Land Disputes Down in 2007, But More Villagers Sent to Jail

The overall number of land disputes declined in 2007, but the number of villagers jailed for their involvement in such disputes nearly doubled, according to a new report by local rights group Adhoc.

“Land disputes are still a hot issue,” Adhoc President Thun Saray said Wednesday morning at a press conference to launch his organization’s annual report for 2007.

Adhoc reported that 149 people were jailed in 2007 as a result of lawsuits over land disputes as well as protests regarding land disputes. This compares to 78 people jailed in 2006. However, the total number of land disputes decreased from 450 in 2006 to 382 in 2007.

The report also states that Adhoc received complaints from a total of 19,329 families involved in the land disputes, who were complaining about an aggregate 42,400 hectares of land.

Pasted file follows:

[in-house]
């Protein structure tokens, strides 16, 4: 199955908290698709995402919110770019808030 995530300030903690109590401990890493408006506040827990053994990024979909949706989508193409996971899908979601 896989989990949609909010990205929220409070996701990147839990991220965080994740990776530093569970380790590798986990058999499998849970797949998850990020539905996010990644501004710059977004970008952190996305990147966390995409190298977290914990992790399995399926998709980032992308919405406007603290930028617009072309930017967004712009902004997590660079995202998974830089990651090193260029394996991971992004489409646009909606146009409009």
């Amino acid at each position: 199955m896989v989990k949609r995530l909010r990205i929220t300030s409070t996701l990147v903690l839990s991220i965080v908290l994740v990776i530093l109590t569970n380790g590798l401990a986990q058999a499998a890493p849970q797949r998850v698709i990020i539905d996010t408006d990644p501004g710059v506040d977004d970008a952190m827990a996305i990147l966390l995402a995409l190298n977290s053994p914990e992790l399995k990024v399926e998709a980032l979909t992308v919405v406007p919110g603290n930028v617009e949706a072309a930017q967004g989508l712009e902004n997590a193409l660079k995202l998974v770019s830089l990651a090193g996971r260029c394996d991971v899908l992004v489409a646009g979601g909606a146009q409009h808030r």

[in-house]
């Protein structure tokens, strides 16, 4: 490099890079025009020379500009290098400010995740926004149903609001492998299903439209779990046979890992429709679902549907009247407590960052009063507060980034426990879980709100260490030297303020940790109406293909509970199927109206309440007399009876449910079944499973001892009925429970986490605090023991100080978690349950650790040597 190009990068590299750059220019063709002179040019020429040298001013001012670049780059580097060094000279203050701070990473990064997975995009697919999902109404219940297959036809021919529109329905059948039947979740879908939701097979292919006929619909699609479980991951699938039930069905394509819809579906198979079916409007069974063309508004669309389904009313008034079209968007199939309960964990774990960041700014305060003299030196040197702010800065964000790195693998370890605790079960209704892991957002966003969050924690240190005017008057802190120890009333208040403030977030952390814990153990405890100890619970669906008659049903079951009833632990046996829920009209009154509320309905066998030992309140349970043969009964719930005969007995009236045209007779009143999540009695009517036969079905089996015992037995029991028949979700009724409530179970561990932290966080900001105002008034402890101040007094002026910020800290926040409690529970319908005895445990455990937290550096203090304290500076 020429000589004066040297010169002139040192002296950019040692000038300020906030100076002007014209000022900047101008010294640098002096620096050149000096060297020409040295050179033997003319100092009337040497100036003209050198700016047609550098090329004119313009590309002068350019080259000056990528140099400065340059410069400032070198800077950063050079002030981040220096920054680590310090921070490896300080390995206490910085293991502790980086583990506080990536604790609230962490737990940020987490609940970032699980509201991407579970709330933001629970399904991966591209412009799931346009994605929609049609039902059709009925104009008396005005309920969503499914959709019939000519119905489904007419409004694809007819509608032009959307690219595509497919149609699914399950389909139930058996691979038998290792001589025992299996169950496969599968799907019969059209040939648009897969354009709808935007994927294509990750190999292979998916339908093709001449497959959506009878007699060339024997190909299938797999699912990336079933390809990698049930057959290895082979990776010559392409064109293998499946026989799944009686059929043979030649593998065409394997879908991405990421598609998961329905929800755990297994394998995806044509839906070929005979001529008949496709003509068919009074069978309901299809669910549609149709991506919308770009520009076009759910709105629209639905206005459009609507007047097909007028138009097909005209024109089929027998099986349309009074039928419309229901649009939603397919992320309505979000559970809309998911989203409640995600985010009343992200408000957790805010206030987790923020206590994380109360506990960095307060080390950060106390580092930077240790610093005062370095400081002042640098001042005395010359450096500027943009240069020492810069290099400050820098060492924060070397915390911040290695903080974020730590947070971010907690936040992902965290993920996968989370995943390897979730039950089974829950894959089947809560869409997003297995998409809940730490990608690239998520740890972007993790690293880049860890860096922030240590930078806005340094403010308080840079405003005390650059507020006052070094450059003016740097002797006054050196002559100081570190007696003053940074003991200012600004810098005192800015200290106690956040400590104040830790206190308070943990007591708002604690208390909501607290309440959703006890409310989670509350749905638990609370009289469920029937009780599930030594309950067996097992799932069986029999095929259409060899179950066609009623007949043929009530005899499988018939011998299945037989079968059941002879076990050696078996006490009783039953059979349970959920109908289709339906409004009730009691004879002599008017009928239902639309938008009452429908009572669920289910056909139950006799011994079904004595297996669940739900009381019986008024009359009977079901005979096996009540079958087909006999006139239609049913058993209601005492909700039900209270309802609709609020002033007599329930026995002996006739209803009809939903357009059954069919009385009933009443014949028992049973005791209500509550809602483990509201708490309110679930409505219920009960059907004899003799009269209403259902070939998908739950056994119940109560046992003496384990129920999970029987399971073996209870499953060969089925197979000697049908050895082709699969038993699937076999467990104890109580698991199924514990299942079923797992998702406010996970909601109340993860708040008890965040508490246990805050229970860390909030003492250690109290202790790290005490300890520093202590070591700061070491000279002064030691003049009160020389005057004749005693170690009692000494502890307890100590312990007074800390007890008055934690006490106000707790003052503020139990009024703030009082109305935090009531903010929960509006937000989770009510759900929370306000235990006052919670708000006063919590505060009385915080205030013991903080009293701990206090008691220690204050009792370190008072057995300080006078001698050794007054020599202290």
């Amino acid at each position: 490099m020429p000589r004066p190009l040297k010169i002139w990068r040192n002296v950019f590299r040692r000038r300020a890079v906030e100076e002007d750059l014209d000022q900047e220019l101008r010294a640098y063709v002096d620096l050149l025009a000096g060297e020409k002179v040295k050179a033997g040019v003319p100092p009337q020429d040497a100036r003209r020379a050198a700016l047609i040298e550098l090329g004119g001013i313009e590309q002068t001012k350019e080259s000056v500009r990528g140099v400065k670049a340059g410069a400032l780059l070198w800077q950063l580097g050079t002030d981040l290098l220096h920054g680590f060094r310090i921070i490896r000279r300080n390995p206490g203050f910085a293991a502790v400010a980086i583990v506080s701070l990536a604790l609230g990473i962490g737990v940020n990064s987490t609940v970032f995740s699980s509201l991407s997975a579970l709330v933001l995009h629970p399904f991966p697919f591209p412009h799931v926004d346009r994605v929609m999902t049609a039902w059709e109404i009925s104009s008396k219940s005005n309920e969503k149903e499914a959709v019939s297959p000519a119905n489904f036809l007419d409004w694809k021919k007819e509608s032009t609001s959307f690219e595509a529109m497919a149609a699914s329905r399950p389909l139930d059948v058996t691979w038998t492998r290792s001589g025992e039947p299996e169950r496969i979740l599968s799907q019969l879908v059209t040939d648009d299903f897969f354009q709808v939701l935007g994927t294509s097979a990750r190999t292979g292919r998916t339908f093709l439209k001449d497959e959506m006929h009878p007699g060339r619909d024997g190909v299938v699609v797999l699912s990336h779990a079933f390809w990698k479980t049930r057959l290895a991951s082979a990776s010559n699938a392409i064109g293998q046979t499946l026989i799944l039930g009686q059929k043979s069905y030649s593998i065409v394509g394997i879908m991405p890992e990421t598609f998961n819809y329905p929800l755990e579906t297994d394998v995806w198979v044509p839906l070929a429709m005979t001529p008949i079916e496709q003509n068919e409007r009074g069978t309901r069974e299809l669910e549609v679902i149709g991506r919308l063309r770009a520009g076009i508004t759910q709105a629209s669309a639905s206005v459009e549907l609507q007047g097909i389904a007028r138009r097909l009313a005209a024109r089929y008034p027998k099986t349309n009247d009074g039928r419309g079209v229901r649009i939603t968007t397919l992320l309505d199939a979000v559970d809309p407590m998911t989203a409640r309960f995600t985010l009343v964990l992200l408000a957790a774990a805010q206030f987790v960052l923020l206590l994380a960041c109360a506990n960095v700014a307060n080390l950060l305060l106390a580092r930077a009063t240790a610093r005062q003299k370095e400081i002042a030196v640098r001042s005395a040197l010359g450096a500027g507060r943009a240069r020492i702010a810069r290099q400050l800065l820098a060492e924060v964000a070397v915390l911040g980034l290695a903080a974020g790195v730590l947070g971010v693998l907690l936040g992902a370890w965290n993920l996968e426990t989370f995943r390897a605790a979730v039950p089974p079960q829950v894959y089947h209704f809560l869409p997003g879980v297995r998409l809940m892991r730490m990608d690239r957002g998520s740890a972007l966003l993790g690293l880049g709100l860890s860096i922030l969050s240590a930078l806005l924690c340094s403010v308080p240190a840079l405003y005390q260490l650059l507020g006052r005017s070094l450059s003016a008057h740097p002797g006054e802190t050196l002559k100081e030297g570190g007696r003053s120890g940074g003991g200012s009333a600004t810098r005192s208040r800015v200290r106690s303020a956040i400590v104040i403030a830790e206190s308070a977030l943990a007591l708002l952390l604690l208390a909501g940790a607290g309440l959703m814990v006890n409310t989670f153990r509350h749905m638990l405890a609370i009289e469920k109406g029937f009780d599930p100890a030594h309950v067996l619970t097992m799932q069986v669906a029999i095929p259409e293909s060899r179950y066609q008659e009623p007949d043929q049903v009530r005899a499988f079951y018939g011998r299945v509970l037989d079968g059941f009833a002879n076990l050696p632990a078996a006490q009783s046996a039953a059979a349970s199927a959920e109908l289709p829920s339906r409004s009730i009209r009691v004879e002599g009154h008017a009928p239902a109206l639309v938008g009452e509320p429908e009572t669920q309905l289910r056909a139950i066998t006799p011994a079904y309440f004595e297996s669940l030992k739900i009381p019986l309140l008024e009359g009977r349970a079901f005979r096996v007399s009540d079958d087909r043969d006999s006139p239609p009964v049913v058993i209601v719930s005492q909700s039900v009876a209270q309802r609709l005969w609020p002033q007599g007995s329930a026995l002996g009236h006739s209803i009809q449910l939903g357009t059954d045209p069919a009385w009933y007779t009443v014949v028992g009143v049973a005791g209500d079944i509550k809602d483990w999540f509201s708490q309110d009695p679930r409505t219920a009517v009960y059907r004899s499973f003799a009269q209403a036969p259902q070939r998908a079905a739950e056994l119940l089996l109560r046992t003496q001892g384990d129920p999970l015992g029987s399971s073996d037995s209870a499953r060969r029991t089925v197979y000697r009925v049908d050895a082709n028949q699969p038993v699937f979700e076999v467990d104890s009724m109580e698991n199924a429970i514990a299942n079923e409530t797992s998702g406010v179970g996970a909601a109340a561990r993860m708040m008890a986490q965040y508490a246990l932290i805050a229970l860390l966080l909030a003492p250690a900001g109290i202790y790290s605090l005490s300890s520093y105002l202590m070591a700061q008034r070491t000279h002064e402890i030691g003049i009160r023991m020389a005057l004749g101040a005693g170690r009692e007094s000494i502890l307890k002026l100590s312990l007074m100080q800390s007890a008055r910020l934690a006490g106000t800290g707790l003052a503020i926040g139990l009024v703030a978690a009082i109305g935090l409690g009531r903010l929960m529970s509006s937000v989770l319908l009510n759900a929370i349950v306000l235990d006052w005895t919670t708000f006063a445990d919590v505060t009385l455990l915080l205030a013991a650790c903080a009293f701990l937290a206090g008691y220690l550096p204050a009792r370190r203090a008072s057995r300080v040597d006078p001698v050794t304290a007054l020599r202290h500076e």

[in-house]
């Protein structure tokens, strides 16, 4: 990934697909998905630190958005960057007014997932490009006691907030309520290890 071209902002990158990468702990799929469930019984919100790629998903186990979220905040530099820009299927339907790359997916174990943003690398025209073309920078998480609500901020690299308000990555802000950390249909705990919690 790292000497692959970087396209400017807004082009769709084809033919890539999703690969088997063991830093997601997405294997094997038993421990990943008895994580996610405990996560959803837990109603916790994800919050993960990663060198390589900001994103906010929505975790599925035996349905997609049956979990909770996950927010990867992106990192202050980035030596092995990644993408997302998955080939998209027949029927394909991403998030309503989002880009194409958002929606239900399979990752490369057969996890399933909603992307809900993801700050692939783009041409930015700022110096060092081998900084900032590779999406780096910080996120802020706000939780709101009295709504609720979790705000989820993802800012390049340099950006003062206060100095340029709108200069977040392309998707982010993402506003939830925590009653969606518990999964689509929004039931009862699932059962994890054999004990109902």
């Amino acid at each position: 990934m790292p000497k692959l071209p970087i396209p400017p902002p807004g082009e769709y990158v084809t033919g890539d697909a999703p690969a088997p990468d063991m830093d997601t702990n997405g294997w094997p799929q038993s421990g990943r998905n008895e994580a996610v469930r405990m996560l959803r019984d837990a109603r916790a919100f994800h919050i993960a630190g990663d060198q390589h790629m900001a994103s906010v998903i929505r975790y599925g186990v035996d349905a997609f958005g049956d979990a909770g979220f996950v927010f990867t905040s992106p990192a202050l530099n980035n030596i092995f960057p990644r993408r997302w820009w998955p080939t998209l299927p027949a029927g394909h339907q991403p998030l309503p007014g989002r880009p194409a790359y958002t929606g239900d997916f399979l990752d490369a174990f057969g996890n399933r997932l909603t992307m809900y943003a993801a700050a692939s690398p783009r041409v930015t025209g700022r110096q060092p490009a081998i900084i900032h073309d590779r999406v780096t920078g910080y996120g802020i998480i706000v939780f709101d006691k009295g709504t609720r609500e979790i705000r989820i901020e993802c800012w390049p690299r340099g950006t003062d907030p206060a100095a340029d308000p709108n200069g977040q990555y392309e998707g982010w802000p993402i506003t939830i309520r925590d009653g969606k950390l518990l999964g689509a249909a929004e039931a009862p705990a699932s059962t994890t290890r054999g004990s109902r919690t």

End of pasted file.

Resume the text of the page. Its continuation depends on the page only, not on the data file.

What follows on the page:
Thun Saray said that the in­crease in the number of individuals jailed reflects a surge in forced evictions last year—which numbered 26, up from 16 in 2006—and the violent treatment of those who fought against their eviction.

Four people died in 2007 while fighting against land disputes, according to Adhoc.

Meanwhile, peaceful protests in Cambodia are dwindling in numbers due to widespread fears, Thun Saray said.

Mok Chito, Ministry of Interior penal police chief, said Wed­nesday that groups were compelled for financial reasons to report negatively about the human rights situation.

“It is their job to do that. If they do not do it, they will not get funding from donors,” he said, adding that police responded with force for good reason.

“We do not use violence until the villagers use it. We do not want them to gather in big groups because it causes disorder,” he said.

SRP Secretary-General Eng Chhay Eang appealed for those in pre-trial detention due to land disputes to receive swift attention from the court.

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